TikTok’s fate hangs in the balance in the United States

Institutions have been harnessing the power of TikTok over the past few years to show off the campus and local area, connect with prospective students through ambassador and influencer content, and highlight groundbreaking research.

But with TikTok back in the hot seat, it now faces the very real prospect of a ban affecting its 102m users across the U.S. with the potential of other regions following suit.  

TikTok faces a ban in the United States

From talk to reality - why is it different this time and what could happen next

Recently, the House of Representatives voted to pass a law to force the app to be sold by its Chinese parent company ByteDance, or to face a ban across the country.  

The bill, dubbed the Protecting Americans from Foreign Adversary Controlled Applications Act, was passed rapidly by the House in a landslide 352-65 vote and now sits with the powers that be in the Senate.

If the bill progresses, Joe Biden has already stated that he would sign it into law.

Not surprisingly, the protection of data is one of the central issues being considered in the case.

TikTok attempted to address concerns about its data practices with Project Texas, last year.

However, findings from January from leaked documents and past and present employees suggest that TikTok still shares its U.S. user data with its parent company in China.  

In response, TikTok CEO Shou Zi Chew has posted videos to the main TikTok channel where he calls on users to help with lobbying their local representatives to save the app.

And they’ve also been meeting with ad partners to present them with more information on the key concerns about the app.  

TikTok CEO and founder speaks out

TikTok CEO Shou Zi Chew shares his thoughts on TikTok after testifying before Congress

However, if the bill progresses, TikTok could be given 165 days to sell its U.S. arm or be banned in the U.S.

TikTok in Stats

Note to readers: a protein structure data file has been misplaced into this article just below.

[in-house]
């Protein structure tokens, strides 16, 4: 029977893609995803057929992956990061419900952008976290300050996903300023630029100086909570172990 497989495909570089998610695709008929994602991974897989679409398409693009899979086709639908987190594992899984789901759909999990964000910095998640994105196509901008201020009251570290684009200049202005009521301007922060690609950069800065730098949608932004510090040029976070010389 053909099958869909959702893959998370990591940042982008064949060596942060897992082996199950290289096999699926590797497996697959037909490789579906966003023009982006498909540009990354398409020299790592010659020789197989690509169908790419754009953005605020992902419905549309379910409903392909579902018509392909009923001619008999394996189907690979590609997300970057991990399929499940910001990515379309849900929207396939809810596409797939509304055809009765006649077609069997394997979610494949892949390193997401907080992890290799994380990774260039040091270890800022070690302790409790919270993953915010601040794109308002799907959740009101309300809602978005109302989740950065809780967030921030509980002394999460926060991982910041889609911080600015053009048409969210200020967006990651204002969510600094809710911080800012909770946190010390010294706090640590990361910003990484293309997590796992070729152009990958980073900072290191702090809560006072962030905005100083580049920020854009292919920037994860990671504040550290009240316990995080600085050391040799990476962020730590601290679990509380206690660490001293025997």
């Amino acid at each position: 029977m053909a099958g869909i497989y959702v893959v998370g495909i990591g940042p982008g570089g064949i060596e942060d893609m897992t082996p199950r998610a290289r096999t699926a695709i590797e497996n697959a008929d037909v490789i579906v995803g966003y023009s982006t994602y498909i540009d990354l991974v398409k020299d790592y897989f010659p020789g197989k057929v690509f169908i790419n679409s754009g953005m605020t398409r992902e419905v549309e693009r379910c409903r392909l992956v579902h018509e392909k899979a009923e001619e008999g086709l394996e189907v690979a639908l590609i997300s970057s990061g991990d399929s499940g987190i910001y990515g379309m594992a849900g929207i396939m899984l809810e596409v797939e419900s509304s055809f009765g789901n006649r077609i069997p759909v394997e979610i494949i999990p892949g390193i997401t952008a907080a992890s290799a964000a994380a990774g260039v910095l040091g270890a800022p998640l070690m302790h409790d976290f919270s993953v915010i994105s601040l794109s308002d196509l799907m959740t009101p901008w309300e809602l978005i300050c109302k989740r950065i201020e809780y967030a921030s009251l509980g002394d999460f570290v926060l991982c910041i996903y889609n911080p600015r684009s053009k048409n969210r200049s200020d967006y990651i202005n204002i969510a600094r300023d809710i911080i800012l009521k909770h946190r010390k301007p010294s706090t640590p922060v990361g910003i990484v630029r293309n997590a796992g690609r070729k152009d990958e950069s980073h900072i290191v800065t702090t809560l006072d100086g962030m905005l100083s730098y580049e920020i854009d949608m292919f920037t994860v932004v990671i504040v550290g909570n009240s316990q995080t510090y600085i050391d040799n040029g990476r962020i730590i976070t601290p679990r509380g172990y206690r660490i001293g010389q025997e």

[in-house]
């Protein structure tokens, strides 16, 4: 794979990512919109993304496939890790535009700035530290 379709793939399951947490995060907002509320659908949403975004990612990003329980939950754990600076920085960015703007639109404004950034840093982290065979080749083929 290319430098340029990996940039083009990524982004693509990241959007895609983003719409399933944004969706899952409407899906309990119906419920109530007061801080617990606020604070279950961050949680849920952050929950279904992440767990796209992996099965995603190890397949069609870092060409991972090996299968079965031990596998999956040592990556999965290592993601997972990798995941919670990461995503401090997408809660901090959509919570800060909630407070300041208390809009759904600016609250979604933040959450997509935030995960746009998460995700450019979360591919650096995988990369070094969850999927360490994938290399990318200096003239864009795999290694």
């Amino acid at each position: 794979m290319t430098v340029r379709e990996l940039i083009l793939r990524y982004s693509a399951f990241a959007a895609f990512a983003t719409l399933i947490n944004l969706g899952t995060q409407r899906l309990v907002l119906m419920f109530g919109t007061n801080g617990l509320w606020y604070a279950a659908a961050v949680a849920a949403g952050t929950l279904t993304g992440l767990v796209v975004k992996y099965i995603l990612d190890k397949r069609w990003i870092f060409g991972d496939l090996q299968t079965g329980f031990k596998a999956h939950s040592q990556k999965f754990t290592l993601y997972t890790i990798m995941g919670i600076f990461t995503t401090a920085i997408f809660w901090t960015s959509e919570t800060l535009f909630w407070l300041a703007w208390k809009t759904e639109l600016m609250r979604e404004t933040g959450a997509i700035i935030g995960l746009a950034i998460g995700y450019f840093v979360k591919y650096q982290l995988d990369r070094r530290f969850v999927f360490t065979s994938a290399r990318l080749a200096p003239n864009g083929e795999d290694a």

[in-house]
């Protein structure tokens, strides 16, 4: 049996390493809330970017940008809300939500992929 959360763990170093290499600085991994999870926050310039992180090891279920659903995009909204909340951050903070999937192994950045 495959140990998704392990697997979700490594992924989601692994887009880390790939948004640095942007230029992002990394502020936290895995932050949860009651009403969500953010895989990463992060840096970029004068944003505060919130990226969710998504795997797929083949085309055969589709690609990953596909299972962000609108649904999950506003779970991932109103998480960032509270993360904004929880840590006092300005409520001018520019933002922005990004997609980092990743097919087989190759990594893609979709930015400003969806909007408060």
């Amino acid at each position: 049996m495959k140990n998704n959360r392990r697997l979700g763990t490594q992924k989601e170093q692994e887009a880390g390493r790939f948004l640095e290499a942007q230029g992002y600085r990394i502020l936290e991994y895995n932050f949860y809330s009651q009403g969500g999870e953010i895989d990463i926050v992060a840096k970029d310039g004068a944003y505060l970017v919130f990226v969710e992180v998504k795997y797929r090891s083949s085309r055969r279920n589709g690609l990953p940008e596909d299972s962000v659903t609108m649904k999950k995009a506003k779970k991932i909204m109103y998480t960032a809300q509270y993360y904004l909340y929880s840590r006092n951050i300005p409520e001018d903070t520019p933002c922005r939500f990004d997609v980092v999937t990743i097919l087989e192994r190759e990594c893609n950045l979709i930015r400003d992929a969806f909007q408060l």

• Over 102 million people currently use TikTok in the U.S.
  • Usage is high, with 68% of Gen-Z (ages 12-17) stating they use it weekly.
  • TikTok is the king of short-form video - 68% of US teens use it weekly vs 30% using Reels and 15% using YouTube Shorts weekly.
  • TikTok users love the app. They spend an average 89 minutes per day on the platform.
  • Year-on-year growth has averaged over 10% each year for the past 3 years.
  • 60% of active users are aged between 16 and 24.
  • The hashtag #uni had 6.3 billion views on TikTok in the UK alone last year, followed by #university.
  • TikTok users are twice as likely as users of other channels to recommend something they found on the platform.
  • 71% of TikTok users who take action from a visit to the platform say that TikTok shows them exactly what they’re looking for.

What could it mean for the social media activity of students and reaching them

Social media is constantly evolving—but the closure of an entire platform, if that were to happen in some regions such as in the US, is clearly a more sizeable adjustment.

Last year, Forrester’s Youth Survey saw an 11% year-on-year increase in Reels usage, and with nearly a third of US teens using it at least weekly, the closure of TikTok could see them flow over to Reels, leaving just YouTube Shorts as its main competitor.

This would present a massive growth opportunity for Meta.

This year, Forresters Survey found that 67% of US marketing decision-makers plan to increase their investment in TikTok.

However, if TikTok were to close in the US, reaching youth audiences would naturally depend on more investment in original content and ad spend over on Meta and YouTube.